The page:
First, let’s get one thing straight. Carbs are not the enemy.
We need carbohydrates in our diet for so many reasons. They provide us with the fuel we need to live our lives – to work, exercise and have fun. They also contain the fibre we need to help maintain healthy digestion and support weight management.
But before we get carried away and switch to a diet entirely based on pasta… it’s important to remember that not all carbs are created equal. Too much of the wrong sort can lead to obesity, diabetes and cardiovascular disease.
So, how do you sort the good carbs from the not so good?… In this post, we’ll look at the main types of carbohydrates, the effect they have on our bodies & the foods they can be found in.
What are the different types of carbs?
Carbohydrates can be divided into two categories: simple and complex.
These are large compounds that take a good amount of time to be broken down in our bodies – they slow down digestion and prevent spikes in our blood glucose level. These carbohydrates are also a good source of fibre, so they can help us to feel fuller for longer, aiding weight management and lowering our risk of cardiovascular disease.
Sources of complex carbohydrates include whole foods such as:
- Whole grains
- Starchy vegetables.
These are smaller molecules that are broken down quickly in our bodies. They provide a quick boost of energy, which doesn’t last long.
Types of simple carbohydrates include:
A quick note on fruit: Fruit contains fructose, but it’s also a great source of fibre, vitamins and minerals that our body needs.
Due to its fibre content, fruit doesn’t cause such a sharp spike in blood glucose levels.
◽️ Simple carbs can occur naturally, as in the case of fruit, or they can occur as a result of processing. For this reason, they are also sometimes referred to as refined carbohydrates. And these are the ones that have given carbs such a bad reputation, as they contain little nutritional value and, when eaten in large quantities, can lead to sugar addiction.
◽️ Complex Carbohydrates like brown rice, oats and whole wheat contain three main parts: the bran, endosperm and germ. Most of the nutritional value is found in the bran and the germ – things like vitamins, minerals, fibre and antioxidants.
When grains are refined (think: white pasta, white bread, white flour etc) the bran and the germ are removed, leaving only the endosperm. This strips the grain of most of the good stuff, leaving only simple carbohydrates and a little protein. This is why so many baked goods and treats made using white flour can cause a spike in our blood glucose level, causing us to come back for more and over-eat.
So, should I cut out carbs to lose weight?
Short answer, no. This is not a good idea. In fact, it is generally recommended that around 45 – 65% of our total daily calorie intake should come from carbohydrates.
Weight gain happens when we consume an excess of calories – regardless of the kind of food those calories came from. And 1 gram of carbohydrates is equal to 4 calories – exactly the same as protein! The trick is to make sure that the majority of the carbs you are consuming are the ‘good’ complex kind that come from whole foods and will keep you fuller for longer. Refined grains like white flour and sugar should be limited.
So rather than attempting to eliminate carbs from your diet altogether, the best thing is to work on watching your portion sizes and balancing your plate with a healthy mix of protein, complex carbs and healthy fats. Remember – balance is key.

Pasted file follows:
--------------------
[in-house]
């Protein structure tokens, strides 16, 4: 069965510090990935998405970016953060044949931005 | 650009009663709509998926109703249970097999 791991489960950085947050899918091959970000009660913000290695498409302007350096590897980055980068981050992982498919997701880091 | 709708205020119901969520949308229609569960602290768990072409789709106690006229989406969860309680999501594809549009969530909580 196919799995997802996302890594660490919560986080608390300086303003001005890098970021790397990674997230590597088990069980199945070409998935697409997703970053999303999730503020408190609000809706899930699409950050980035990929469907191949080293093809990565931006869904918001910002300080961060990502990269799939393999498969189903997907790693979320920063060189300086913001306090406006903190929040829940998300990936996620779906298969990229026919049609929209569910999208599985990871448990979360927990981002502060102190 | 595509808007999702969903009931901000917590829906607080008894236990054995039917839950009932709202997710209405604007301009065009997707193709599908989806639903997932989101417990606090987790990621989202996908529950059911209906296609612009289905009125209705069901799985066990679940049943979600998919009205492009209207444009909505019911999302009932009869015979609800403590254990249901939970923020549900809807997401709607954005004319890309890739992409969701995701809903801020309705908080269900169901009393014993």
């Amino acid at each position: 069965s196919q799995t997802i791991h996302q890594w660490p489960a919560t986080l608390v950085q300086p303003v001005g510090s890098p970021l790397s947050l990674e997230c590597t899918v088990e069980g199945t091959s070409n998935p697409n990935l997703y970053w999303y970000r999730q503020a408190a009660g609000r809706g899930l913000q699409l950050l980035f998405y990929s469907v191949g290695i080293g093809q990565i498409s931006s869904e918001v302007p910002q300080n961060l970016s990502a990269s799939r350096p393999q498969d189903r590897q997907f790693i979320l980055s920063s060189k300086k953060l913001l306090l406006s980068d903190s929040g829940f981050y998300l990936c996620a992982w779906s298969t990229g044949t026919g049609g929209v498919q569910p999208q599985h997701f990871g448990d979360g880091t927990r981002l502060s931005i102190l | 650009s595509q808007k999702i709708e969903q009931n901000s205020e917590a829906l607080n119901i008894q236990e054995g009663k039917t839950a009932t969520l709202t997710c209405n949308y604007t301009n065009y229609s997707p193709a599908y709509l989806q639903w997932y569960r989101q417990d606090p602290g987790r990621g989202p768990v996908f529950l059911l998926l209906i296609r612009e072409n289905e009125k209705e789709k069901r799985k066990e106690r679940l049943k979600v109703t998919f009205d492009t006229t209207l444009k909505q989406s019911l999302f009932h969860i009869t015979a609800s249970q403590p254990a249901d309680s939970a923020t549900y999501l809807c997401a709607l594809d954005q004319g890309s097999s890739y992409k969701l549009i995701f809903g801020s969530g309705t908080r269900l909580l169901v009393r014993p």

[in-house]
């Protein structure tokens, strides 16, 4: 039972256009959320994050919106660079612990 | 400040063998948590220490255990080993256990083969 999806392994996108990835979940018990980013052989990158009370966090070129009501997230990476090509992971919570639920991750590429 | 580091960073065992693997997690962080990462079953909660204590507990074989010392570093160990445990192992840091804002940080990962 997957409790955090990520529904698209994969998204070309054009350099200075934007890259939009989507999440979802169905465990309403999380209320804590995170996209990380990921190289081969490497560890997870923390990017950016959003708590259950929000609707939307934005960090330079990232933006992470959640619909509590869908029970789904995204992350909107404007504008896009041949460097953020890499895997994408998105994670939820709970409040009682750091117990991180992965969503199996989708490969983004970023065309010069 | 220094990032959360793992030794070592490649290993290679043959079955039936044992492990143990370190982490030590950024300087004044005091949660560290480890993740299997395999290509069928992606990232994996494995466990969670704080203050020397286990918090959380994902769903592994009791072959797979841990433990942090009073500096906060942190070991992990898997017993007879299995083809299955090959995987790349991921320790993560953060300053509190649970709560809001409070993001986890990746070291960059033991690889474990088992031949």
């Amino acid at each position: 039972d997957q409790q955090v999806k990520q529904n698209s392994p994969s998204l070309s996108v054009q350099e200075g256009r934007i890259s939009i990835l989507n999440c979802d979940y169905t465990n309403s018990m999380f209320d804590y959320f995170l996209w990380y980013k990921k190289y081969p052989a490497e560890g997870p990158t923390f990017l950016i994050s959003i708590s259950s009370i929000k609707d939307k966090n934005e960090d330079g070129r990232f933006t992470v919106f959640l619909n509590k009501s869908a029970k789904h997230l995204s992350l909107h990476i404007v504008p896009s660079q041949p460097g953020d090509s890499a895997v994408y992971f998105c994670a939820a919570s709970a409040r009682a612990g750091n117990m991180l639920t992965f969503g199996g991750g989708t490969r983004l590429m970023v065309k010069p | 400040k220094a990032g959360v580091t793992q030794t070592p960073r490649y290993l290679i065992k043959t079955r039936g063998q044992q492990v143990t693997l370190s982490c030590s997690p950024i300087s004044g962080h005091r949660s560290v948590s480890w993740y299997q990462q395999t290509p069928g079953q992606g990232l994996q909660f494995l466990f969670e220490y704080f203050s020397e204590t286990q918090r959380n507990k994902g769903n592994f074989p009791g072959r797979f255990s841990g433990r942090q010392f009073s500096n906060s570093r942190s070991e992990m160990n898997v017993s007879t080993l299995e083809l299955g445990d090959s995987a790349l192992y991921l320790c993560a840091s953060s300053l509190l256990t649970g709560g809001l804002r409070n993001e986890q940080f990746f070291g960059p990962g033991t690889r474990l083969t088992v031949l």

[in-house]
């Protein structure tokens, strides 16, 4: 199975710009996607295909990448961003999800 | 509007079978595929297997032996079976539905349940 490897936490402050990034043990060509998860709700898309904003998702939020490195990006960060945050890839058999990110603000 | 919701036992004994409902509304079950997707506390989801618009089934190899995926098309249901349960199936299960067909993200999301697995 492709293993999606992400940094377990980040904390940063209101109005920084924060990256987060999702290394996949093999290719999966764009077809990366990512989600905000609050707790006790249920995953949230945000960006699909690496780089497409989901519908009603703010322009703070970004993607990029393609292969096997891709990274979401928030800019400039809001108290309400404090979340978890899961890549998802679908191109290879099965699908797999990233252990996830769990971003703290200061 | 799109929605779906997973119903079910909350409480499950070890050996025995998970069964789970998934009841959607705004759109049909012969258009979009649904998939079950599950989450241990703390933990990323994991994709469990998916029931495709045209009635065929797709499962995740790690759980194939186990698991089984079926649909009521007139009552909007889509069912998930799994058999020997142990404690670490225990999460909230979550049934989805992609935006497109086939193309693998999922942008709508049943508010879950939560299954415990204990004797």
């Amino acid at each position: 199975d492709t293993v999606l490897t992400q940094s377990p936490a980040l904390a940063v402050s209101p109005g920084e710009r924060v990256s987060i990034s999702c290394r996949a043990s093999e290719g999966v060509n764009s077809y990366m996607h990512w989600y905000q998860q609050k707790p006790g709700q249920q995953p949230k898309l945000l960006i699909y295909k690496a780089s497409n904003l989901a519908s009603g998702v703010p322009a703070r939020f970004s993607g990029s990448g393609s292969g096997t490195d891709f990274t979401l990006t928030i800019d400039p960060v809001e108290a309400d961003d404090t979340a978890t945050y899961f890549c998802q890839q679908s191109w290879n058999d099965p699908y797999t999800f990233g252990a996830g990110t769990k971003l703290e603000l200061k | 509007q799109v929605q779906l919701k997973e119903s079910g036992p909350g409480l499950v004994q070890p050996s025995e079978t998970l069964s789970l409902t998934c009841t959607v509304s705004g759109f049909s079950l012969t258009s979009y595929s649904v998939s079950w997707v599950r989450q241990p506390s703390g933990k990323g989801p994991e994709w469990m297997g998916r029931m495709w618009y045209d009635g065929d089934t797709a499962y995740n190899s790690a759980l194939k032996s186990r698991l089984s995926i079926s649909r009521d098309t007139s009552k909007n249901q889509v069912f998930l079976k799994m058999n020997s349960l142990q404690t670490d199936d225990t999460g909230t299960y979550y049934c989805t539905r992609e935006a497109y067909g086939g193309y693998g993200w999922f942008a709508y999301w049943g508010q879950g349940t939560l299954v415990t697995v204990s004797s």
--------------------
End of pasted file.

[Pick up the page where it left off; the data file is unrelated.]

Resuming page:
When it comes to exploring carbohydrates, I always advise my clients to listen to their bodies first. Everyone’s tastes and lifestyles are different, and there is no point in forcing yourself to eat something you don’t enjoy or searching for something that isn’t readily available where you live.
The best thing is to explore your options to find what works for you, always keeping in mind what you now know about the difference between healthy carbs and not so healthy ones.
You might like to read my other articles on cravings and 10 unexpected causes of weight gain.
Bonus: Get to Know Your Grains
As we’ve seen, whole grains are an excellent (often gluten-free!) source of complex carbohydrates, so it’s a good idea to make friends with as many different kinds as you can.
Here is a list of nutritious grains to try (GF indicates that they are gluten-free!)
- Amaranth GF
- Brown Rice GF
- Buckwheat GF
- Cornmeal GF
- Millet GF
- Oats (you can find gluten free options)
- Quinoa GF
- Rye berries
- Wheat berries
- Wild Rice GF
How to Cook Grains
Note: One cup of grains is equal to around 2 – 4 servings. This is great as it means that you can cook once and eat twice – the leftovers from your dinner will form the perfect starting point for tomorrow’s lunch.
- Rinse the grains in cold water (optional: you can soak the grains for one to eight hours to soften. This process can allow you to digest them easier and reduce phytic acid. After you soak them, make sure to drain them well.)
- Add grains to water and boil them
- Add a pinch of salt to help the cooking process
- Reduce the heat, cover the pan and simmer for the time indicated on the packet
- Turn off the heat and cover for 5 minutes.
- Enjoy! Make sure to chew well and eat mindfully.
The blog soupdellamamma.com is a great online resource for recipe ideas using grains. Or you can book a 1:1 nutrition consultation to talk more about your diet and lifestyle and create the perfect balanced meal solutions for you.
“Food is mood – your food choices reflect who you are and how you feel”
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